For this specific exercise we are only looking at the lowering phase of the push up. The goal of this movement is to build up all of the muscles that you will need to help lower yourself in a diagonal line.

“1-3 sets of 3-5 repetitions at 3-5 second descents will build your strength pretty quickly.”

Begin from the plank position by actively pushing against the ground and flexing your quads and abs (top picture below). You should have a slightly hollowed out upper back like mine. Your goal is to be able to keep the hollow position as you start lowering yourself to the ground. As you come to the bottom of the push up, you should be hitting the floor with your chest and thighs first. Your goal is to get your shoulders below your elbows with your forearms as vertical as possible (bottom picture). Whether you are doing this on the wall, a box, a barbell, or on the floor, try to lower as slowly as possible. I recommend working your way up to a 5 second descent. Once you make it to the bottom, relax on the ground and when you are ready, get yourself back to plank position. 1-3 Sets of 3-5 repetitions at 3-5 second descents will build your strength pretty quickly.


Top of the Push Up

Bottom of the Push Up


Hands off ground or Hand release pushups (these are done on the floor)

This drill focuses on the concentric or “up” phase of the push-up. Begin with your stomach, chest and thighs on the ground. Lift your hands off the ground so that they are hovering above where you normally place them (again with the goal of creating a vertical forearm). When you are ready, dig your toes into the ground and slap your hands on the floor, attempting to lift yourself in one straight line. As best you can, avoid lifting the chest before the abdomen. 2-5 sets of 3-5 reps should help you get better at this part of the push-up movement.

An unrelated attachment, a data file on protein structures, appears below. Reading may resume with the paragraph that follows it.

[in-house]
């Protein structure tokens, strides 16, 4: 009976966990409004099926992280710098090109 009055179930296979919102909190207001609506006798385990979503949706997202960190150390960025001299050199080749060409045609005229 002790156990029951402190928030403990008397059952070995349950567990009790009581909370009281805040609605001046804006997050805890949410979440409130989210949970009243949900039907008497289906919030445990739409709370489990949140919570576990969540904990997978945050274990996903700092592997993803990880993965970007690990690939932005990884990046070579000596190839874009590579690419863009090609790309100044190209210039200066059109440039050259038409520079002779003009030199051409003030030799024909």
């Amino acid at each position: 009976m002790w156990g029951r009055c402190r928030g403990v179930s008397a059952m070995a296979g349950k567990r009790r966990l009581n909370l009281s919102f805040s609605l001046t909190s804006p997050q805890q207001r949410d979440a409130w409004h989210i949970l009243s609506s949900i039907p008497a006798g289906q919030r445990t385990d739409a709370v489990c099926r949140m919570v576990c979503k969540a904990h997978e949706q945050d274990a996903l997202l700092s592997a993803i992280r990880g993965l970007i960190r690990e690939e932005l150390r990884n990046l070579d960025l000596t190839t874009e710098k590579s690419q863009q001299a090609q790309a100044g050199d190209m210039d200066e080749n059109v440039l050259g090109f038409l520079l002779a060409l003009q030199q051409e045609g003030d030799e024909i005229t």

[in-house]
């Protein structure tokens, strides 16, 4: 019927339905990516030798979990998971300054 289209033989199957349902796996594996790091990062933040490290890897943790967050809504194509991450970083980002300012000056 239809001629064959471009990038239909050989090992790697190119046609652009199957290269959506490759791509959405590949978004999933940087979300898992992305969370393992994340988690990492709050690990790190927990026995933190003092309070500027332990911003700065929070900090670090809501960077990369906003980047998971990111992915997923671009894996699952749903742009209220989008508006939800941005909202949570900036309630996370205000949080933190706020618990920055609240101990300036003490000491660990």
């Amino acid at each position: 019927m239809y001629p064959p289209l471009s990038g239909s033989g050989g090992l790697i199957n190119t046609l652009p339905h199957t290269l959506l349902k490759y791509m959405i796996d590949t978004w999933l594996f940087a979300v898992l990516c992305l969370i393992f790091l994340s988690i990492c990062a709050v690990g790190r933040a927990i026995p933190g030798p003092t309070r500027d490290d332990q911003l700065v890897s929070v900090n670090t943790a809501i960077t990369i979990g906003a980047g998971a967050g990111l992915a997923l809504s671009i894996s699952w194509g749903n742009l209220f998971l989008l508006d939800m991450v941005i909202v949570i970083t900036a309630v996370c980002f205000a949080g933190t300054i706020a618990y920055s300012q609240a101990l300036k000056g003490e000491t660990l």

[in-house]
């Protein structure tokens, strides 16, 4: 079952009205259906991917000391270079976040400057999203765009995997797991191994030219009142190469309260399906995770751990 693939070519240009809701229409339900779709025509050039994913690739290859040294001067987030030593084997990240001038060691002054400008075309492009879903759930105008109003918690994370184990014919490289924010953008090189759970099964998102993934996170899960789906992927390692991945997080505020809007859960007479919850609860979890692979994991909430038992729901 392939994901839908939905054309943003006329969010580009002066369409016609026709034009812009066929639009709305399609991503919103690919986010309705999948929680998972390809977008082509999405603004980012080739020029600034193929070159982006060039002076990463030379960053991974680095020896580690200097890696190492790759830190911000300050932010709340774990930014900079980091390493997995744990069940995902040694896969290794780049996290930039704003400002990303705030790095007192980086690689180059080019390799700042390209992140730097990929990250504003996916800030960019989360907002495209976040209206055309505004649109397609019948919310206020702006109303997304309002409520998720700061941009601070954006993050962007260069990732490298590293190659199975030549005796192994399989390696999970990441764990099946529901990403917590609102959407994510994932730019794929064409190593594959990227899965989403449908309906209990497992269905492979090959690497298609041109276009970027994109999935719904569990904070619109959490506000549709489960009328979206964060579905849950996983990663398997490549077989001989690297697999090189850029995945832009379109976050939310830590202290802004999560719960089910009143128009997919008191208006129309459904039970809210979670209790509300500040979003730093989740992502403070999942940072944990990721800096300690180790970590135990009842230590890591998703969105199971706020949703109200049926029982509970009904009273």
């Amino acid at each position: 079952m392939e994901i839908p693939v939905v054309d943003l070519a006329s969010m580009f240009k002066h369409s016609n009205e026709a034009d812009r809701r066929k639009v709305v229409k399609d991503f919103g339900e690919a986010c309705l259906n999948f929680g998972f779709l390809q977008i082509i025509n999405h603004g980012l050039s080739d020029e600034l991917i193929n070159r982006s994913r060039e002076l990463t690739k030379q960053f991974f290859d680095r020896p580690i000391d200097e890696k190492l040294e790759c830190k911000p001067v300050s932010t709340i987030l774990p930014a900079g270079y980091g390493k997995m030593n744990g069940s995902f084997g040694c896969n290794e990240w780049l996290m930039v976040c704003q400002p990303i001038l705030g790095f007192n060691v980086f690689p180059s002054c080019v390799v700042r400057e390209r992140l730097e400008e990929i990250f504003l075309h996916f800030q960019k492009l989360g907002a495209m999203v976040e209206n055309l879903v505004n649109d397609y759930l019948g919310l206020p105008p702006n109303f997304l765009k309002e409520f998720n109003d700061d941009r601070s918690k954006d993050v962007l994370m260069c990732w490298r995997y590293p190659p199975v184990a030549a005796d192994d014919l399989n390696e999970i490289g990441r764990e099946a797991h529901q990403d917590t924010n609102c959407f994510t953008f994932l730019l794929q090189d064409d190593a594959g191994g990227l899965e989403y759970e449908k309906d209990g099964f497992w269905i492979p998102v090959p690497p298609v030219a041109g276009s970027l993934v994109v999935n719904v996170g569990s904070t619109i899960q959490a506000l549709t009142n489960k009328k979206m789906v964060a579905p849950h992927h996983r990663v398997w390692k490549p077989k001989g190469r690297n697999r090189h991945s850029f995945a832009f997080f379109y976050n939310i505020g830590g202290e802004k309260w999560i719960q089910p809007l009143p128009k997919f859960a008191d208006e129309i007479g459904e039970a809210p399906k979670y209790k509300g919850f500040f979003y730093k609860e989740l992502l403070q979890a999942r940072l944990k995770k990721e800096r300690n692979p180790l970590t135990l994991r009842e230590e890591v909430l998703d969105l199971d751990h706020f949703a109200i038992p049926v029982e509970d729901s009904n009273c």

Super Slow Pushups (can be done on the floor, box, rig, or wall)

You’re goal here is to learn how to stabilize in each part of the push-up. When you go “super-slow” you are provided with instant feedback. Are your hips sagging? Are your elbows flaring? Are you hunching your shoulders rather than getting into a more hollow-looking top position? To do these push-ups, start off in plank position and slowly lower for a set amount of seconds. Pause at the bottom (if you want to pause for the same amount of seconds—even better), and then slowly rise for the same duration. Work your way up to 5 seconds. 1-3 sets of 3-5 reps at 2-5 seconds will start getting you stronger and ready to handle higher volumes.

Related:The Mindfulness of Movement